By Teachers, For Teachers
Using classroom management to create a student-centered atmosphere where students are self-organized creates an active learning environment: A space where students are self-motivated and where they take ownership for their learning. Using classroom management to create a self-organized room is said to encourage higher-level thinking, where students achieve their goals and are successful in school. Here are a few more classroom management characteristics of a self-organized classroom.
Self-organized classrooms have a cozy, inviting presence. They have student work on the walls and the desks are arranged so that learning is fun. Students are encouraged to collaborate with others as well as work alone. The atmosphere is situated so that students are free to get and move about without any traffic flow problems. The shelves are filled with books that students are free to read, and you may even see a reading nook or cozy corner to relax. They are set up so that students can independently and freely move about.
When students are in charge of themselves, then there will be a much higher noise level. Usually a self-organized classroom means that students are free to get up and move about. You may see students engaged in a variety of activities, such as collaborating with others, reading in the cozy corner, filing their papers away, or working on a computer project. A lot of the time the students are the ones doing the majority of the talking, rather than the teacher. It is an active learning environment where students are in the pursuit of knowledge.
Self-organized learners work hard to achieve their goals. The teacher supplies a framework for students to follow, then students set their own goals. This guideline has just enough information to help empower students to adapt to their own learning path. Students follow this guideline that they make for themselves to help them flourish and achieve their goals.
A self-organized classroom means that students have more of a say about their learning. The classroom environment is student-centered, where students push and empower themselves, versus feeling pulled or told what to do by the teacher. Students are encouraged to develop their own goals and achieve them at their own rate. They use intrinsic motivation to achieve success in the classroom.
In a self-organized classroom, the teacher provides rapid feedback. Feedback is used to provide students a means to differentiate their own learning. The goal is to empower students to think critically about their work then take the information learned and adapt it to their own learning.
The main goal of a self-organizing classroom is to foster a learning environment where students are self-reliant and will self-manage. Students can do this by understanding what it takes to self-evaluate. Try having students brainstorm the habits of a self-managing student. Then post their ideas on the wall for all see and use as a guide throughout the school year.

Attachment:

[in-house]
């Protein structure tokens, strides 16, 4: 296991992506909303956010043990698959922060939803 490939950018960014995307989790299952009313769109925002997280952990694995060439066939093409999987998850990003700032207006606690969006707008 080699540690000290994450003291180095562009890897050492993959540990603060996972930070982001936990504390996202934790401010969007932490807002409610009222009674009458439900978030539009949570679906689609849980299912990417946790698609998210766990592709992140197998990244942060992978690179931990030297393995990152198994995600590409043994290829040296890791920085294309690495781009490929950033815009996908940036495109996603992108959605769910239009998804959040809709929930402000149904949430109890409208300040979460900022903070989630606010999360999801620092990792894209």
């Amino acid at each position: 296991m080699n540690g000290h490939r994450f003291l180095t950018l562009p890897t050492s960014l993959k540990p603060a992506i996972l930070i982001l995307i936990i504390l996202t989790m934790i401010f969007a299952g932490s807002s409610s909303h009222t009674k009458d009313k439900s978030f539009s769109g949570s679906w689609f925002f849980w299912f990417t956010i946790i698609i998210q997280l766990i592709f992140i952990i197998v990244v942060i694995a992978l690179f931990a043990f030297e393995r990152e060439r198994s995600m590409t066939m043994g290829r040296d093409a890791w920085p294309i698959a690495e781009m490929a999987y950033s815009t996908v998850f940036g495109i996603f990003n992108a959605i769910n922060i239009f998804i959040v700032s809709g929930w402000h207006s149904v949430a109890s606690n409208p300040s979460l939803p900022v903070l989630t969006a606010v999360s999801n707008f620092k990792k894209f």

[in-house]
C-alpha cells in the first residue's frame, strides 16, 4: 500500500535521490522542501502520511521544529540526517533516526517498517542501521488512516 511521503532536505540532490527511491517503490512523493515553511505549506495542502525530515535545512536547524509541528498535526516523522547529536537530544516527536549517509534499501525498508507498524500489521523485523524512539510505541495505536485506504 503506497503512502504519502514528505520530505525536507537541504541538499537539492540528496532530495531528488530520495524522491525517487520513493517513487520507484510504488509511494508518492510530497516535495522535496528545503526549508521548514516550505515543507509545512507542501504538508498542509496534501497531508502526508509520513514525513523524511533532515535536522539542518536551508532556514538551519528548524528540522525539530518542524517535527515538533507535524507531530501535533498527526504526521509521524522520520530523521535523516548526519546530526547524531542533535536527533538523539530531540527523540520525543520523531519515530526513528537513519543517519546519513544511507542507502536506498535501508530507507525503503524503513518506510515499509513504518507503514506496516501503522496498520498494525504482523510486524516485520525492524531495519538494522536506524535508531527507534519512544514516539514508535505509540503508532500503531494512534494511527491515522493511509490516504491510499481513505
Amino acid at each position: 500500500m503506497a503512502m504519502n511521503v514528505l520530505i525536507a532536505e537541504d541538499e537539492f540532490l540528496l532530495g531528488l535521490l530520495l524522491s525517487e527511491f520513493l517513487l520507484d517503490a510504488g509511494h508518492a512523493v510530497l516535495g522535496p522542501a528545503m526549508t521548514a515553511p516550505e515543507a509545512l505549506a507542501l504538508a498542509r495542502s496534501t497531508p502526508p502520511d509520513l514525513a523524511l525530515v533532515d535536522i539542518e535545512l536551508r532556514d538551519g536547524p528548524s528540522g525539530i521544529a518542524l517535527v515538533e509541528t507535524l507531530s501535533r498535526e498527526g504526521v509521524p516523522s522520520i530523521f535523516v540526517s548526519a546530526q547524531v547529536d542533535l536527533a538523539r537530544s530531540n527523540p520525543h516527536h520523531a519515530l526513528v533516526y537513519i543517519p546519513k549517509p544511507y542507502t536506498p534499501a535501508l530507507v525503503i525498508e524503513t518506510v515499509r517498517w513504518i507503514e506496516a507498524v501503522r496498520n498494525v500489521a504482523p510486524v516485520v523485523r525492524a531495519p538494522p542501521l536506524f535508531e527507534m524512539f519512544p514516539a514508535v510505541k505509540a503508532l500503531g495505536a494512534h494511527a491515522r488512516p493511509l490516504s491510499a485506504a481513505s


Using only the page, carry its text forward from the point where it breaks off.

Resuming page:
SOLE classrooms, or Self-Organized Learning Environments, are a place where students are organized. For example, the teacher will pose a broad question, then it’s the student’s job to research the question, choose who they will work with, how they will find their information, and how they will present their findings. All of this is done by themselves (or with the guidance of the teacher) in an organized manner.
There are many ways to integrate technology into the classroom. Self-organized, student-centered classrooms make an effort to bring technology into almost everything that they do. No matter if you have access to a lot of technology or a little, teachers and students find a way to make it a priority.
The primary goal of this type of classroom is to help students become more independent. By keeping students at the center of the classroom and making them responsible for themselves and their learning, you are inspiring them to have a deeper understanding of themselves.
What do you think of using classroom management to create a student-centered, self-organized space? Please feel free to share your thoughts about this topic in the comment section below. We would love to hear your thoughts.
Janelle Cox is an education writer who uses her experience and knowledge to provide creative and original writing in the field of education. Janelle holds Masters of Science in Education from the State University of New York College at Buffalo. She is a contributing writer to TeachHUB.com, TeachHUB Magazine, and Hey Teach. She was also the Elementary Education Expert for About.com for five years. You can follow her on Twitter @Empoweringk6ed, on Facebook at Empowering K6 Educators, or contact her at Janellecox78@yahoo.com.